The fallout for Atkinson was mixed, initial confinement in bed giving way to his burning desire to bounce back from his bruising top-flight introduction and show he does have the robustness to survive and thrive at the elite level. “I probably didn’t deal with it too well. I watched it [the tackle] a lot of times. I went home for about four or five days, was just in bed with a pair of sunglasses on because I was sensitive to light and I was watching the videos on YouTube and stuff.

“It put my name out there in a way I wouldn’t have hoped for but in another way, it gave an opportunity to show that I’m not just a kid that has been knocked out once and then that was it. It gave me an opportunity to let my playing style and ability show to the guys, to the other teams and coaches that I can play at that level. It wasn’t the best start to my career but it gave me an opportunity to go away for a little bit, improve on little bits, get rid of injuries and then come back in stronger.”

Atkinson’s fearlessness in the tackle was something instilled in him by his father while progressing through minis level at Oxford before he piqued the interest of the Wasps underage network who ensured he wasn’t going to be snapped up by rugby league, a sport he admits he was close at one stage to going into.

“My dad played a decent level, North of England U18s. He was always telling me stories that he was at trials with Matt Dawson, Richard Hill and stuff. He was a back-rower who probably didn’t have the pass. I remember him saying they gave him grades at the England U18 trials and for decision making, he got like a D or something.

“The defensive side comes from him. I remember when I was U9s, the first year of contact rugby, and I probably got a bit of stick from my parents for hiding away from tackles. My dad did a lot of work that summer with me and from there I have just been a back that really enjoys a bit of defence, throwing my body around and try and put some hits in.”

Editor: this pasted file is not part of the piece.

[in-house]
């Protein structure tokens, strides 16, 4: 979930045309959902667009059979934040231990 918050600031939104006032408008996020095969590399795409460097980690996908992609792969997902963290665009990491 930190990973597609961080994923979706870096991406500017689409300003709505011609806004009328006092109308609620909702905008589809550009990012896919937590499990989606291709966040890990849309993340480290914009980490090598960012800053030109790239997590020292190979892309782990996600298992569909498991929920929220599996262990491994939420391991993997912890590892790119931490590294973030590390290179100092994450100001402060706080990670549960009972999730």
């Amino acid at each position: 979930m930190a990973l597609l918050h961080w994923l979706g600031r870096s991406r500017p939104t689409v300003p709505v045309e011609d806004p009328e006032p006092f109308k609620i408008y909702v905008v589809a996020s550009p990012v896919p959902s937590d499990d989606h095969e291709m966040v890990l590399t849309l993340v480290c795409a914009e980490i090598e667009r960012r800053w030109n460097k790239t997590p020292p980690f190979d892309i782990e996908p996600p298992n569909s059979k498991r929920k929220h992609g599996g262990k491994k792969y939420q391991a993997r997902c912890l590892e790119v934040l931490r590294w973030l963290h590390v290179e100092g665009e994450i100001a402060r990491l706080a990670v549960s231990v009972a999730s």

It’s an attitude that ensured he didn’t go unnoticed when he first pitched up at Wasps senior team training over the 2019 Christmas while on his school holidays, his leg-in-the-door moment prompting the fast track evolution that recently resulted in him signing his first full professional contract after being on academy terms throughout his breakthrough season. 

“It was something I had never really experienced before, coming into Wasps and meeting guys like Joe Launchbury, Dan Robson. (Malakai) Fekitoa was there, guys that I had grown up watching,” he said, explaining how he felt 19 months ago when first invited to start mucking in at first-team level. 

“A guy like Malakai Fekitoa who I was watching at the World Cup a few years before, to have him running full speed at me in training when I’m still at school was pretty daunting but it was similar to how I am now. I am probably quite shy off the pitch and that time at Christmas I probably didn’t speak to anyone unless they came up to me but on the pitch, kind of like I am now, I’d open up a bit more and enjoy playing rugby, really forget about that part of me that is shy and open up when I am on the pitch.

“Possibly Lee saw that and thought I could deal with playing at that level. A lot of thanks goes to him for giving me those opportunities this season and letting me play for a Wasps team I have supported since I was a kid… Before the restart, we were training in groups of six so that is when I first properly met Dan Robson, Jacob (Umaga) for the first time. I had seen them at Christmas the year before but that was the first time I had sat down and spoken to them. 

“From day one they welcomed me into the club and since then every day all the players have done their best to make me feel comfortable and anyone else that comes in new they are made to feel they are joining a big family. It’s quite easy at Wasps for new guys to fit in immediately.

“I’m really happy to have been offered a new contract and move up to the first team. I have really enjoyed my first year. I have been picked for more games than I ever would have expected. I have really enjoyed it… For me, it was always once I am on the pitch to back my skills, back my decision making and do my best to gain the respect of my teammates. That is the most important thing, having those coaches and players have trust in you.”